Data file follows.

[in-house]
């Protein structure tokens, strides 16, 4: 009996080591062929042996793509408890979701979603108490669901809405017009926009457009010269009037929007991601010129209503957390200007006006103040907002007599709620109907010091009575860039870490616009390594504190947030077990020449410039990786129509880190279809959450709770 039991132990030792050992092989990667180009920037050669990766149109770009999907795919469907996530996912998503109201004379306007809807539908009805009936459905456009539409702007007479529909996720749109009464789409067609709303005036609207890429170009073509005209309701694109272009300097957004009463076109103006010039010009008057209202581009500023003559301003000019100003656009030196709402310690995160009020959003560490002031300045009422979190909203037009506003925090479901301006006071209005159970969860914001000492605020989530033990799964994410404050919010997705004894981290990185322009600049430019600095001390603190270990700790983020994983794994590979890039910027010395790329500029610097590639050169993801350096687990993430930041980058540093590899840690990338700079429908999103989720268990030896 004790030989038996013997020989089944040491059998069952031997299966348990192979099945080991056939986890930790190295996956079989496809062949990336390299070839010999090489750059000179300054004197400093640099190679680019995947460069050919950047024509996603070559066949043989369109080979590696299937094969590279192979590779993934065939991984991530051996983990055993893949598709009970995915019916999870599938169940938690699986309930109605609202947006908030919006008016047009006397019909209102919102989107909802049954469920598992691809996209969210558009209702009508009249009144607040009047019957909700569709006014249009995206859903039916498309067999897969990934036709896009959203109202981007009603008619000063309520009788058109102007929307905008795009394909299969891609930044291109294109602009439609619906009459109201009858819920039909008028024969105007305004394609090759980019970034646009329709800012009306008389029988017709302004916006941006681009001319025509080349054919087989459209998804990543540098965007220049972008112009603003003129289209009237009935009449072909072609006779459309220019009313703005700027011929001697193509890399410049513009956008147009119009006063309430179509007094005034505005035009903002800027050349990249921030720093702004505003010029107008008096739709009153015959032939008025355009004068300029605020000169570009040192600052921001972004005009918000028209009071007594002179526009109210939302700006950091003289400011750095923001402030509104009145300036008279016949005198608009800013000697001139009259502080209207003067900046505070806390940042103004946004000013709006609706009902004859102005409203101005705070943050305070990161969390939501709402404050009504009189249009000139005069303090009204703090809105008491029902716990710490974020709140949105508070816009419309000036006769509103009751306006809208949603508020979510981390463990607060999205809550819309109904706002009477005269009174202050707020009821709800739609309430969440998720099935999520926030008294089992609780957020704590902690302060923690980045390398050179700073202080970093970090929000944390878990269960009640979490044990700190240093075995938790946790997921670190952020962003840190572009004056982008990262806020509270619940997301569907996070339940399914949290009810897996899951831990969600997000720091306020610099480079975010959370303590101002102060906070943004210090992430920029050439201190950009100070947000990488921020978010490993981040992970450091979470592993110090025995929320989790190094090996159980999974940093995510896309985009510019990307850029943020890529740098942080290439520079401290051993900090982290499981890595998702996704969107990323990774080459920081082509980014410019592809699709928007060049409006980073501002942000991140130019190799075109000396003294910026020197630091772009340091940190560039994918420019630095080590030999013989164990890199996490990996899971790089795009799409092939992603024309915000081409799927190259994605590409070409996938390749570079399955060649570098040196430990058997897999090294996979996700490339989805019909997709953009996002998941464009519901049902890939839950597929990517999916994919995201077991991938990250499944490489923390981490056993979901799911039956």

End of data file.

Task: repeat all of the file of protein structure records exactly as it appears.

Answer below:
[in-house]
């Protein structure tokens, strides 16, 4: 009996080591062929042996793509408890979701979603108490669901809405017009926009457009010269009037929007991601010129209503957390200007006006103040907002007599709620109907010091009575860039870490616009390594504190947030077990020449410039990786129509880190279809959450709770 039991132990030792050992092989990667180009920037050669990766149109770009999907795919469907996530996912998503109201004379306007809807539908009805009936459905456009539409702007007479529909996720749109009464789409067609709303005036609207890429170009073509005209309701694109272009300097957004009463076109103006010039010009008057209202581009500023003559301003000019100003656009030196709402310690995160009020959003560490002031300045009422979190909203037009506003925090479901301006006071209005159970969860914001000492605020989530033990799964994410404050919010997705004894981290990185322009600049430019600095001390603190270990700790983020994983794994590979890039910027010395790329500029610097590639050169993801350096687990993430930041980058540093590899840690990338700079429908999103989720268990030896 004790030989038996013997020989089944040491059998069952031997299966348990192979099945080991056939986890930790190295996956079989496809062949990336390299070839010999090489750059000179300054004197400093640099190679680019995947460069050919950047024509996603070559066949043989369109080979590696299937094969590279192979590779993934065939991984991530051996983990055993893949598709009970995915019916999870599938169940938690699986309930109605609202947006908030919006008016047009006397019909209102919102989107909802049954469920598992691809996209969210558009209702009508009249009144607040009047019957909700569709006014249009995206859903039916498309067999897969990934036709896009959203109202981007009603008619000063309520009788058109102007929307905008795009394909299969891609930044291109294109602009439609619906009459109201009858819920039909008028024969105007305004394609090759980019970034646009329709800012009306008389029988017709302004916006941006681009001319025509080349054919087989459209998804990543540098965007220049972008112009603003003129289209009237009935009449072909072609006779459309220019009313703005700027011929001697193509890399410049513009956008147009119009006063309430179509007094005034505005035009903002800027050349990249921030720093702004505003010029107008008096739709009153015959032939008025355009004068300029605020000169570009040192600052921001972004005009918000028209009071007594002179526009109210939302700006950091003289400011750095923001402030509104009145300036008279016949005198608009800013000697001139009259502080209207003067900046505070806390940042103004946004000013709006609706009902004859102005409203101005705070943050305070990161969390939501709402404050009504009189249009000139005069303090009204703090809105008491029902716990710490974020709140949105508070816009419309000036006769509103009751306006809208949603508020979510981390463990607060999205809550819309109904706002009477005269009174202050707020009821709800739609309430969440998720099935999520926030008294089992609780957020704590902690302060923690980045390398050179700073202080970093970090929000944390878990269960009640979490044990700190240093075995938790946790997921670190952020962003840190572009004056982008990262806020509270619940997301569907996070339940399914949290009810897996899951831990969600997000720091306020610099480079975010959370303590101002102060906070943004210090992430920029050439201190950009100070947000990488921020978010490993981040992970450091979470592993110090025995929320989790190094090996159980999974940093995510896309985009510019990307850029943020890529740098942080290439520079401290051993900090982290499981890595998702996704969107990323990774080459920081082509980014410019592809699709928007060049409006980073501002942000991140130019190799075109000396003294910026020197630091772009340091940190560039994918420019630095080590030999013989164990890199996490990996899971790089795009799409092939992603024309915000081409799927190259994605590409070409996938390749570079399955060649570098040196430990058997897999090294996979996700490339989805019909997709953009996002998941464009519901049902890939839950597929990517999916994919995201077991991938990250499944490489923390981490056993979901799911039956």